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Interview: Steve Brown - TV Presenter and ex-Paralympian

We caught up with SIA Ambassador Steve Brown to find out about the many benefits of getting out and about in the great outdoors.

SIA: When did you first discover your love of nature?

SB: It was my dad who introduced me to nature; his enthusiasm for it rubbed off on me. We lived on the edge of town and the view from our windows was fields and fields as far as you could see.
I always loved being outside.

I’d come in from school, grab a handful of biscuits then head straight out – still in my school uniform! Spending time with my dad outdoors – him pointing everything out to me – got me excited about nature. He taught me about what was happening on our doorstep; Chris Packham and The Really Wild Show – what was going on all around the country; and David Attenborough – the rest of the world.

SIA: What is it that you enjoy most about being out and about in the countryside?

SB: I grew up on the Isle of Sheppey and whether I was walking the dog with dad, helping local farmers with lambing, hunting for fossils, crabs and sharks’ teeth at the beach, down ditches catching sticklebacks, tadpoles, frogs or scouring rock pools for crabs – being out in the countryside gave me this great sense of freedom as a kid. Just having some space – being able to get
wet, dirty and muddy while you play and learn – has so many benefits for kids.

As an adult, it’s less about the sense of adventure (although on some Countryfileshoots the adrenalin has been pumping!)and more about the change of pace. Our busy lives can feel fast, furious and filled with deadlines. Being out in the countryside is a chance to change your focus – to stop worrying about what’s going on in your life and simply ‘be’ at a much slower, gentle pace.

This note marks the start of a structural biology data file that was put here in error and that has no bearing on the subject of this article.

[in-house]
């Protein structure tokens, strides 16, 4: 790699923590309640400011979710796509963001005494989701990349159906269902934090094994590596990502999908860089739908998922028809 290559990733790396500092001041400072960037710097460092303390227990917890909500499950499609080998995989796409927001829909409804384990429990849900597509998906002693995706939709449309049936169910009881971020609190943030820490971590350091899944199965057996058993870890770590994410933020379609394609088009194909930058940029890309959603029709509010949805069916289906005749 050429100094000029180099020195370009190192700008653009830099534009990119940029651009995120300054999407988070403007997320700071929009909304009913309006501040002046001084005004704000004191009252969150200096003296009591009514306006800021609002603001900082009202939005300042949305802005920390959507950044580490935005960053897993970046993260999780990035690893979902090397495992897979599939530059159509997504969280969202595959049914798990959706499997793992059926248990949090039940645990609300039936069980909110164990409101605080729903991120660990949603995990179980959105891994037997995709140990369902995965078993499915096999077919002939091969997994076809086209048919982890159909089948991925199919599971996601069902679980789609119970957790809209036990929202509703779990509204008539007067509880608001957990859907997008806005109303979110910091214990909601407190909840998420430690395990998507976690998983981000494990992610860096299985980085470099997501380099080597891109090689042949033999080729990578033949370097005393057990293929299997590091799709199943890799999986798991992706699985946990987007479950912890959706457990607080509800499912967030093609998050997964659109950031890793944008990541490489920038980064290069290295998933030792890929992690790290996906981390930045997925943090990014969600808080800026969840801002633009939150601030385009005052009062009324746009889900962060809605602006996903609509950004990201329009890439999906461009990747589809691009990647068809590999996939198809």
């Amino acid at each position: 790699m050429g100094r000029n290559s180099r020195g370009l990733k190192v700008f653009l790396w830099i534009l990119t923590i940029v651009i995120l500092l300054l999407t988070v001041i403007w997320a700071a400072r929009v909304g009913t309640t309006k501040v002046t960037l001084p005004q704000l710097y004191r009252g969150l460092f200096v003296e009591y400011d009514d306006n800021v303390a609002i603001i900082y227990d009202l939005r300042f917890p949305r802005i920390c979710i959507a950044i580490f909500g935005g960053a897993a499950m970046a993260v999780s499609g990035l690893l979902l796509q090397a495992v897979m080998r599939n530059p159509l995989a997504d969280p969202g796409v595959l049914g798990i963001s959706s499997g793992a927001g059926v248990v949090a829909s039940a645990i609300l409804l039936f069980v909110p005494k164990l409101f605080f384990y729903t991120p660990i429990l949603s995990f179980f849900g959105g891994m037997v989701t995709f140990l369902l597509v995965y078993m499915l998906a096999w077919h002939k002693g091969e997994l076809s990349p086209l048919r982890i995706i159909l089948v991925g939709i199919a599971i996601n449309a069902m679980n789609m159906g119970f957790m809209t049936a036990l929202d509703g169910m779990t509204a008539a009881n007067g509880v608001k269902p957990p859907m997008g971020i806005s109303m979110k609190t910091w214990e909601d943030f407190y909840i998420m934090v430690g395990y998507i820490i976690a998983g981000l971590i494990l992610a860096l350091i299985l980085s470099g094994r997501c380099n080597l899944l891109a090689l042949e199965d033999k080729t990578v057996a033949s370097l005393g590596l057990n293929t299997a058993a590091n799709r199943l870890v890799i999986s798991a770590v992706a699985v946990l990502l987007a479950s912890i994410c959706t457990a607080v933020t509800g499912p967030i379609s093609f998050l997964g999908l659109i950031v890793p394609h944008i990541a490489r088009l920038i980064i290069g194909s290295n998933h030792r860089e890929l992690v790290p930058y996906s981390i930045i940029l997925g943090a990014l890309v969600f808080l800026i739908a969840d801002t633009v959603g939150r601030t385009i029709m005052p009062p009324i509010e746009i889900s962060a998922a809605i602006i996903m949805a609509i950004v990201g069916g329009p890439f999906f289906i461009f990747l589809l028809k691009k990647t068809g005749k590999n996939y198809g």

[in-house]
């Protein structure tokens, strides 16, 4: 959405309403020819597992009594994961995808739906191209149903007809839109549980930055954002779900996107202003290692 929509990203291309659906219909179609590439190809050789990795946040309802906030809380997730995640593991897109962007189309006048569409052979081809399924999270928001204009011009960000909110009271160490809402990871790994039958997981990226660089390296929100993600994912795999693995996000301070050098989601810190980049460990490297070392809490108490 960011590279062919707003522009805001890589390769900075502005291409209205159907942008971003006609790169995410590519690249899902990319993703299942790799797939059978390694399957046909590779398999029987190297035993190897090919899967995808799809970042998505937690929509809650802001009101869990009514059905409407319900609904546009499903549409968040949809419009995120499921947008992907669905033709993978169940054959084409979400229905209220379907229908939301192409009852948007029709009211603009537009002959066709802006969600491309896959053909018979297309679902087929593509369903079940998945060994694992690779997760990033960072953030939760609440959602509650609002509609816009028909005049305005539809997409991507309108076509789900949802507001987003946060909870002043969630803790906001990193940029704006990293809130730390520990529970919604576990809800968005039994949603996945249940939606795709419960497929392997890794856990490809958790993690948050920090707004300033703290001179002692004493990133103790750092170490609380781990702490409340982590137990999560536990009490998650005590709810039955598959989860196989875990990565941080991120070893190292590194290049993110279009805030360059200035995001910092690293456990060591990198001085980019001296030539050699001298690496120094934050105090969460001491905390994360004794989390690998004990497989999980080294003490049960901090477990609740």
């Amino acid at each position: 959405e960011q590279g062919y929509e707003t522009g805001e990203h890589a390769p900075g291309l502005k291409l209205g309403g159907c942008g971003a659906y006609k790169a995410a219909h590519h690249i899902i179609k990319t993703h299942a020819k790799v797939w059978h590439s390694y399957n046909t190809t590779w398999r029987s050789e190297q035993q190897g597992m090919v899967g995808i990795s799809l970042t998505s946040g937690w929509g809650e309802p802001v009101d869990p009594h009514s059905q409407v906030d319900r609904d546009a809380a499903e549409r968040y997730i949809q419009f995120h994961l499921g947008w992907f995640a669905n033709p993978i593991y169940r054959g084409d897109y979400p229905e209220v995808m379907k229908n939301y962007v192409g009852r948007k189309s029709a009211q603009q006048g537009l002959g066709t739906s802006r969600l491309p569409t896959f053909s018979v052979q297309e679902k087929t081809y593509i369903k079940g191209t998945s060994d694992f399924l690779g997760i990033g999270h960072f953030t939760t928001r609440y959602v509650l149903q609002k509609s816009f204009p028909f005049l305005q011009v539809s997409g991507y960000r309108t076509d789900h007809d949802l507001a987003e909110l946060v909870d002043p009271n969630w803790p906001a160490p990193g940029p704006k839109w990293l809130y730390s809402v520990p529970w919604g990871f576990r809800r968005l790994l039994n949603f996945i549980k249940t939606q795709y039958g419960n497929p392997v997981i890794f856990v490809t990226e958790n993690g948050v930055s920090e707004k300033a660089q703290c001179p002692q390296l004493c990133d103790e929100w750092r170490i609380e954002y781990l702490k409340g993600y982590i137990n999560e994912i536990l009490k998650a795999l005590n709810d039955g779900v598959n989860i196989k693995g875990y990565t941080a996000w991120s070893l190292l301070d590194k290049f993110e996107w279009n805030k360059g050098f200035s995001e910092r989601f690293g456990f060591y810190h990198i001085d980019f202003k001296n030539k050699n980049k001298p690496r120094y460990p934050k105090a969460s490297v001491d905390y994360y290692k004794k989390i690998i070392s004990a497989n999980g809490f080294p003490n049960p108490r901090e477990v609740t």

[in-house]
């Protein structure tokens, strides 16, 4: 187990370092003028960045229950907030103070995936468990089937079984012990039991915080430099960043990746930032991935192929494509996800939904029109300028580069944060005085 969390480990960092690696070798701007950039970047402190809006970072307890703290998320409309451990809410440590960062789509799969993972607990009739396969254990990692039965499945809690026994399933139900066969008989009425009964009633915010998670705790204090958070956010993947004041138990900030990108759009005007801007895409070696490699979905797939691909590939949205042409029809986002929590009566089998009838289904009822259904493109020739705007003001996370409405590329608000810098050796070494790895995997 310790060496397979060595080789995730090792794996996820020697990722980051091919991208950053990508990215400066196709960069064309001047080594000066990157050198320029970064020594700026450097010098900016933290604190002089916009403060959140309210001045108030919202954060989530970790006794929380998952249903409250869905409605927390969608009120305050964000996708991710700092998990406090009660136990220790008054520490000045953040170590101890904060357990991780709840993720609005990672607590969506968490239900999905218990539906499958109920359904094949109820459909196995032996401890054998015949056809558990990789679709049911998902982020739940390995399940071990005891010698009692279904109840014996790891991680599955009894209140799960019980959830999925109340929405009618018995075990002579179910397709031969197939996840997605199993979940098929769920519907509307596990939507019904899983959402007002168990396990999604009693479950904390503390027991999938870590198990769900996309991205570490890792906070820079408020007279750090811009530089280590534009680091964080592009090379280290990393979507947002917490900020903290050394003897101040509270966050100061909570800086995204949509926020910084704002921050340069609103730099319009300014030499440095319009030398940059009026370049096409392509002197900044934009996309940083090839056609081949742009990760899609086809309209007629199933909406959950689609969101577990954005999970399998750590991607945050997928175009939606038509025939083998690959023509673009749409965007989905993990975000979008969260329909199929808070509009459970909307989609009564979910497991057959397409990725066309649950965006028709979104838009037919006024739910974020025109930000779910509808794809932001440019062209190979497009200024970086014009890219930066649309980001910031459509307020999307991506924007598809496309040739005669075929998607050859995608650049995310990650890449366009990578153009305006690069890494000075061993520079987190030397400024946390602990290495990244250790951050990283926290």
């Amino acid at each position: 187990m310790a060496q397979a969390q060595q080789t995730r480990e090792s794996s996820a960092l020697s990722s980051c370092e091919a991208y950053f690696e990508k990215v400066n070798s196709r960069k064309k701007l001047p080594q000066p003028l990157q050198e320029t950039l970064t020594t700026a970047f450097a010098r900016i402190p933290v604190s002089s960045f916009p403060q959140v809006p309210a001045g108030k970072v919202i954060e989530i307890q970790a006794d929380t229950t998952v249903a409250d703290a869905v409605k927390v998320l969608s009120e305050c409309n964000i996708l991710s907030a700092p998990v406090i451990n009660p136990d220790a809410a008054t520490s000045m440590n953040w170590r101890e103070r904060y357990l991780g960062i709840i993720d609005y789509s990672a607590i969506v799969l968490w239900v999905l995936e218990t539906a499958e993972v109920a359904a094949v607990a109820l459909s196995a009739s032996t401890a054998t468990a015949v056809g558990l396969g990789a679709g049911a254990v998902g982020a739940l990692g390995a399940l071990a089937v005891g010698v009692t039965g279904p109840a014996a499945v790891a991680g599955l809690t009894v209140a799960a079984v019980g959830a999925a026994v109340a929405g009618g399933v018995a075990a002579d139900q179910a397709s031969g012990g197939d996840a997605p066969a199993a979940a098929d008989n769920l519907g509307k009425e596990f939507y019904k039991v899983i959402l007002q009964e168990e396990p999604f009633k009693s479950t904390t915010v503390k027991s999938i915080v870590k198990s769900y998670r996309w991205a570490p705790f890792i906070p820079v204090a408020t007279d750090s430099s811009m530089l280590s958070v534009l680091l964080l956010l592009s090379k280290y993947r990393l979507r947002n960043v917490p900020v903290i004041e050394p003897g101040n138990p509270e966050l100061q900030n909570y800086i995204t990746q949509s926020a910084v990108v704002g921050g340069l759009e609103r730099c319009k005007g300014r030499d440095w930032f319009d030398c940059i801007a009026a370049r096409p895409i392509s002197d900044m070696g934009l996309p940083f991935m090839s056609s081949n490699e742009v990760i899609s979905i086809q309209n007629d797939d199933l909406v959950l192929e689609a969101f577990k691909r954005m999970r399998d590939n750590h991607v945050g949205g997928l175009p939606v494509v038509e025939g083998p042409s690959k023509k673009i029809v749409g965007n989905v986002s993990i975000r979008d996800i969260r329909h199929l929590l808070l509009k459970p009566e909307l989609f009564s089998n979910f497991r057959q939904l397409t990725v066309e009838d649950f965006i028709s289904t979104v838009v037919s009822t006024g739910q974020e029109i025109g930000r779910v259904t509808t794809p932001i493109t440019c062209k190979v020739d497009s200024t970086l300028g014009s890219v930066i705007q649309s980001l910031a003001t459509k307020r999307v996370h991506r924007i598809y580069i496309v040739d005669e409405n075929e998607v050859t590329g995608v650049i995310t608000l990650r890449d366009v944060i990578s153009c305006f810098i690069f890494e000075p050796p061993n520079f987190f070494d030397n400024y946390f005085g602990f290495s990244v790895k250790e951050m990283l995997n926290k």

SIA: What challenges have you faced exploring the countryside since your SCI and how have you overcome these?

SB: I was worried after my accident that I wouldn’t be able to access some areas again. For an awfully long time I steered clear of going out in the countryside because it was such an unknown. But it’s all about getting the right equipment for the job. The way I look at it now, you wouldn’t wear flip flops in the snow – or try to ride your push bike across a ploughed field.

There is a reason farmers drive tractors! So, if I want to go up and down rougher terrain I need to be in a more robust chair. Everybody’s disability and requirements are very different. And I know not everyone has the luxury of using different equipment. But if it’s possible, changing your wheels and using add-ons can make a massive difference.

For example, I use a much fatter set of wheels if I’m going over rougher terrain and often inverted back wheels (sloping inwards from the bottom up) too, plus a small wheel fitted to the front of my chair. I’ll always have a power add-on in the car as well, just in case I need some extra assistance on, particularly rough terrain. But more than all of this, I make sure I have help. There are places I want to go, but I know I can’t access them on my own. So, I make sure I plan and make a family day of it. And to be honest, disabled or not, it makes sense to be accompanied in more remote places.

It’s obviously hard to access some of nature’s wildest places, but the organisations that ‘manage’ nature are doing a great job getting the balance between wildlife’s needs and people’s. For example, RSPB marshlands and National Trust nature reserves have accessible paths through woodlands and around lakes.

When you plan to visit ‘managed’ countryside, it’s worth asking questions in advance: is the ground wet or muddy right now? Is the grass long? Are there routes around tree roots? Whenever I’m invited on a Countryfile shoot, these are always the sorts of questions I put to the team beforehand.

SIA: What’s your favourite thing about being a presenter on Countryfile?

SB: It’s brilliant to have the chance to explore all across the country. And it’s pushed me outside my comfort zone, enabling me to try things I never dreamed I’d be able to do. I never thought I’d get to explore the Scottish Highlands – but I have. I certainly never thought I would paraglide (and I possibly never will again; it was dead scary and the director apologised that we’d have to do a second take because I didn’t get through a single sentence without swearing!). It’s given me the confidence to try new things and I love that people write to me saying it’s given them the confidence to try things too.


Thank you to Steve for taking the time to work with us on this interview.